Celebrity chef Nigella Lawson has spoken out against 'clean eating' this week, warning that the trend can be used to mask serious conditions such as eating disorders.
The diet is popular among celebrities including Gwyneth Paltrow, Miranda Kerr and Jessica Alba. So what exactly is it and why is it so controversial?
What is a clean eating diet?
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Clean eaters try to eat foods in their most natural state. Therefore processed foods, such as crisps, sugary cereals and biscuits, are off the menu.
Meals consist of lean meats, vegetables, fruits, pulses, nuts and seeds - and packaged food should contain only recognisable 'whole food' ingredients, rather than additives and sweeteners. Some clean eaters also prefer to avoid dairy, gluten, refined sugar, caffeine and alcohol.
What do its supporter say?
Clean eating fans insist the diet is not about consuming less or more food, but better quality food. Eating whole foods boosts health, energy and mood, they say. Several studies have also shown that reducing ready meals and fast food can reduce life-threatening conditions such as type 2 diabetes, heart disease and even certain cancers.
Ella Woodward, food blogger and author of Deliciously Ella, says her diet of whole foods helped her take control of Postural Tachycardia Syndrome, an illness affecting the autonomic nervous system.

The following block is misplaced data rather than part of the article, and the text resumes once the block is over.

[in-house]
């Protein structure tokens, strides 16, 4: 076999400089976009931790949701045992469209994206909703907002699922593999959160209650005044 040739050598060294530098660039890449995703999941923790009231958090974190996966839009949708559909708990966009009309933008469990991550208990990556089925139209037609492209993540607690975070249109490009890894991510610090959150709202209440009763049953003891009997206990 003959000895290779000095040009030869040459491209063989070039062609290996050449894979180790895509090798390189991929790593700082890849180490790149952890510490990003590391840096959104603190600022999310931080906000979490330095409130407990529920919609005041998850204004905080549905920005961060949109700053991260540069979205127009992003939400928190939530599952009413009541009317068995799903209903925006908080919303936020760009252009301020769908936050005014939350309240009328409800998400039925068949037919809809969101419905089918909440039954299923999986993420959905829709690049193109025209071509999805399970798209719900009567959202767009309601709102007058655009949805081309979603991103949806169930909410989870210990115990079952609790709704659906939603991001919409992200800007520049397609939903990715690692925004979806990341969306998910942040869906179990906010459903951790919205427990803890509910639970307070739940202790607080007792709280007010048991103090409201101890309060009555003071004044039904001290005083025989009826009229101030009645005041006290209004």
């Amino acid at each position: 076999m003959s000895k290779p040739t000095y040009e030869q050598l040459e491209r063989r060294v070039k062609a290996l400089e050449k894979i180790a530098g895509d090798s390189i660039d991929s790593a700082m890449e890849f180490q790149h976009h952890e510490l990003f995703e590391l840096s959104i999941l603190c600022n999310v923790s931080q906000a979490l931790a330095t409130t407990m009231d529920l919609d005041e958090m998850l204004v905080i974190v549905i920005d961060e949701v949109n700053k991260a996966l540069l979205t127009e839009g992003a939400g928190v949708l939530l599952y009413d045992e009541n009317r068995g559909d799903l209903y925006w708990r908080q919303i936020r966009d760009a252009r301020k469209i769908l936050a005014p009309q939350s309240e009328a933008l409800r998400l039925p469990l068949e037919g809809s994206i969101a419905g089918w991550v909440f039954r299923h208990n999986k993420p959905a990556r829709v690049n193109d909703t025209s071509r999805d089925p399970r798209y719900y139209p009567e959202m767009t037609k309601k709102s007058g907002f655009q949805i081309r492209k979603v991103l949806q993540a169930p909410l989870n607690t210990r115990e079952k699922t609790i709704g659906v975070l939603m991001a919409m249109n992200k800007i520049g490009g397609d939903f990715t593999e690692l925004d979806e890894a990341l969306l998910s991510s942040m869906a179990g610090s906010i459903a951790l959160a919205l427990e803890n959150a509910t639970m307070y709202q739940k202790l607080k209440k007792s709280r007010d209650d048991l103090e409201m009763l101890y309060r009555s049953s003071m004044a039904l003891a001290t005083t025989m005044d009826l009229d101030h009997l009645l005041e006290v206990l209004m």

So why are critics against it?
Nigella Lawson says the problem with clean eating is that it makes other ways of eating seem shameful. "People are using certain diets as a way to hide an eating disorder or a great sense of unhappiness with their own body," she says.
"There is a way in which food is used to either self-congratulate – you're a better person because you're eating like that – or to self-persecute, because you will not allow yourself to eat what you want."
One woman, Carrie Armstrong, from Newcastle, told the Daily Telegraph how her clean eating diet had turned into an obsession, causing severe weight loss.
The "pathological fixation on eating proper food" was named orthorexia nervosa in 1997 by Dr Steven Bratman, who wrote about his own obsession with evangelical eating. However, the term is yet to be officially recognised as an eating disorder by the Diagnostic and Statistical Manual of Mental Disorders, says the newspaper.
Other experts are concerned about people cutting out food groups from their diet. One Harley Street sport nutritionist told the Telegraph that diets outlawing entire food groups are causing more deficiencies than he has ever seen before.
Another nutrition expert told The Spectator that some "wellness gurus" are "injecting an unwelcome degree of paranoia into society, without any scientific backing". The message from experts appears to be "everything in moderation".
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